The Articulated Six-wheeler and its brother the Articulated Eight-wheeler were developed into the ‘Lightweight’ range with Gardner 6LW and North’s famous 6-speed gearbox.
However, the lorries built by Scammell were top-of-the-range, expensive and, at that time, built in small quantities – and money was always tight. The depression affected the firm badly and it was in a poor financial position in 1934. Watford Council had helped out by ordering a pair of fire engines, but it was not enough, and it was left to Shell-Mex to inject much-needed capital – but in return they insisted on a management shake-out which deprived Col Scammell of his post.
In 1929, the firm, looking for new markets, had diversified into four- and six- wheel rigids. The ‘Rigid Six-wheeler’ found some success and, with its balloon tyres, at last permitted sustained high-speed long-distance road operation.
The Rigid 6 was joined by a new forward-control ‘Rigid Eight-wheeler’ in 1937, the first of a long line of Scammell Eights.
During World War II, Scammell made a massive contribution to the war effort, building large numbers of Pioneer tank transporters, gun tractors and heavy recovery vehicles as well as fire pumps and autocoupling conversions.
Apart from this, the company also found itself increasingly involved in such fields as heavy construction, oil drilling, mining and logging, as well as maintaining its military presence with vehicles such as the 6×6 Explorer, 4×4 Mountaineer and, by 1952, the Constructor in its various forms.
In the mid 1950s the Super Constructor – forerunner of today’s cross-country heavies – with Rolls-Royce C6 turbocharged engine and semi-automatic gearbox was introduced.
Membership of the Leyland Group in 1955 provided ready access to Leyland engines, gearboxes and axles and was followed by the gradual replacement for the ‘Lightweight’ range by new models using Leyland engines. These were the bonneted 4×2 Highwayman motive unit, the forward control Routeman 8-wheeler and a new 4×2 forward control motive unit, the Handyman. This, and the Highwayman, could be configured as heavy haulage tractors for operation up to 50 tons or more, and were complemented by the full range of Scammell trailers made at the Moor Park works.
A new dumptruck range, comprising the 4×2 Sherpa and 6×4 Himalayan was launched.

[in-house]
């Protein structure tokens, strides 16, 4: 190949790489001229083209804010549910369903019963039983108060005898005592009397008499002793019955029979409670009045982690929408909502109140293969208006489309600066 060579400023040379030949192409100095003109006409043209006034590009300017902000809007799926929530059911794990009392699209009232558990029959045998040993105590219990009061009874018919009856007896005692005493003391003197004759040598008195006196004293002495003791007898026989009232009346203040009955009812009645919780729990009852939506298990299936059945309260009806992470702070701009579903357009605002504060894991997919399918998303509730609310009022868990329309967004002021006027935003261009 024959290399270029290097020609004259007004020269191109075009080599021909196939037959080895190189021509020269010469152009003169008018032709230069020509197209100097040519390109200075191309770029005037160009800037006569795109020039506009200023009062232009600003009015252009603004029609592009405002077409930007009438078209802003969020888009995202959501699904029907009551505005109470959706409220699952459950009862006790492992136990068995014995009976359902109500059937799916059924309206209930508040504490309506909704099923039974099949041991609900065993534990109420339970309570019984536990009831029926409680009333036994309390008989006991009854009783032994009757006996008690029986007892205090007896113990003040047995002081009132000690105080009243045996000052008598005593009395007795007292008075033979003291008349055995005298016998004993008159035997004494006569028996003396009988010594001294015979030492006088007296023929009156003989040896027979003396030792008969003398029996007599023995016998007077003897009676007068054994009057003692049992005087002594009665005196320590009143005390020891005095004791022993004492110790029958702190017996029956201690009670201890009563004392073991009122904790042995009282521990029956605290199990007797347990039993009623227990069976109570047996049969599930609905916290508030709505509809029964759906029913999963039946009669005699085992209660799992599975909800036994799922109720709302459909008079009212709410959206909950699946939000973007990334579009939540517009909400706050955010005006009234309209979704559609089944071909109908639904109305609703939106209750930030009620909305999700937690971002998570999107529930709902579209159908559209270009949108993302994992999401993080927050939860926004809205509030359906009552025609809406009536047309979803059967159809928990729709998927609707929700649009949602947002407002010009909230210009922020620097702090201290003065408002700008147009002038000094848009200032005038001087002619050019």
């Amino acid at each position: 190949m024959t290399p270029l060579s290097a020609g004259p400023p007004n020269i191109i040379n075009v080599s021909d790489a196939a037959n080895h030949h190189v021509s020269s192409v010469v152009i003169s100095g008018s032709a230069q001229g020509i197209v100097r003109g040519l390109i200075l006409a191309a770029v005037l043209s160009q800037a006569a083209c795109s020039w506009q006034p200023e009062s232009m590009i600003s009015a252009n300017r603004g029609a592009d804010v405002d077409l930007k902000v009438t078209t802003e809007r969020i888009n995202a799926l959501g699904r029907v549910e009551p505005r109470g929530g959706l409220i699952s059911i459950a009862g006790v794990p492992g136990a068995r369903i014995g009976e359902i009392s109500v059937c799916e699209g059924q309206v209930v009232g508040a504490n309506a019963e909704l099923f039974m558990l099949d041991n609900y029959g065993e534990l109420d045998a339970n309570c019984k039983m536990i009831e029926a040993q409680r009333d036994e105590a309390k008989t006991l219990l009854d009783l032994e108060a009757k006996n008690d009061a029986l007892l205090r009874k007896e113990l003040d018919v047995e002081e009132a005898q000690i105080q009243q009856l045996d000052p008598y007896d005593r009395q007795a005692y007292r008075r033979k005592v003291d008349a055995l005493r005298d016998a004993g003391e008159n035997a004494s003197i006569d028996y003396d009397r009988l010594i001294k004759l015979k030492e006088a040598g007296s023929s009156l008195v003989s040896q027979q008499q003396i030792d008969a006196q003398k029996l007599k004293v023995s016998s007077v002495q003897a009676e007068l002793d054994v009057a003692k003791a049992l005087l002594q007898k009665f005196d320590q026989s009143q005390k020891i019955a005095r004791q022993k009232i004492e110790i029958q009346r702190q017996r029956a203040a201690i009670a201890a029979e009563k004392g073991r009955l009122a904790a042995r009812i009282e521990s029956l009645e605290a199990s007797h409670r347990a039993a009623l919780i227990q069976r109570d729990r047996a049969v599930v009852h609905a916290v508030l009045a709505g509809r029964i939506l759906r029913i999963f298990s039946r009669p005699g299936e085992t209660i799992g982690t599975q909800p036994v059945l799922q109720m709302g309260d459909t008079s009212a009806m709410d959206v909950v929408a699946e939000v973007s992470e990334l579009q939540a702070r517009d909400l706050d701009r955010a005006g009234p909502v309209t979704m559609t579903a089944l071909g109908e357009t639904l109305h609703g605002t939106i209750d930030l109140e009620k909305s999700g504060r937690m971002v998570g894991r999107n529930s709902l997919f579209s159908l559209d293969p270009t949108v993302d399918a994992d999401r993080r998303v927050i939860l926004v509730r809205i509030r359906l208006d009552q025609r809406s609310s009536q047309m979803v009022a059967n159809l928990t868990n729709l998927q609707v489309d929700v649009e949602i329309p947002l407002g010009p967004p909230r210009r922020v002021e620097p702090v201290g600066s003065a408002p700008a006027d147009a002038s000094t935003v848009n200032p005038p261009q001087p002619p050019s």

The start of the 1960s was marked by the introduction of the new Michelotti-designed glass fibre reinforced plastic cab for the Routeman, Handyman and the new twin-steer 6×2 Trunker tractor which took advantage of the increased legal weights available when coupled to long front-overhang bogie semi-trailers.
Intended initially to compete in American-dominated territories overseas, the 6×4 Contractor high-power prime-mover with its Cummins 335 engine, Lipe clutch and Fuller gearbox went into production in 1964 and found great success as a tank transporter and heavy-haulage tractor. It had a choice of the Leyland 24 ton or Scammell 30 and 40 ton bogies which were to feature on all the future Scammell ‘heavies’. With coachbuilt cab and semi-automatic gearbox, the Contractor was popular in the UK for 240+ ton GTW operation.
Over the next few years, further designs were introduced, and in 1969 the 6×4 Crusader made its entry, initially as a high-power, high-speed motive unit with its modern steel cab. Many hundreds of a military version with the Rolls-Royce 305 engine were supplied to MoD as plant tractors and recovery vehicles. Pressure from UK hauliers, especially BRS who placed the first orders, soon resulted in development of 4×2 versions for premium operation, and so popular did these tractors with their Rolls-Royce 220 and 280 engines become that production was transferred to Guy Motors at Wolverhampton.
By this time, divisional reorganisation within the Leyland Group had resulted in the firm’s name becoming Scammell Motors, and the closure of Transport Equipment (Thornycroft) in 1972 had resulted in the transfer of their ‘Nubian’ range of 6×6 airfield crash tenders to Scammell, together with the LD55 6×4 dumptruck.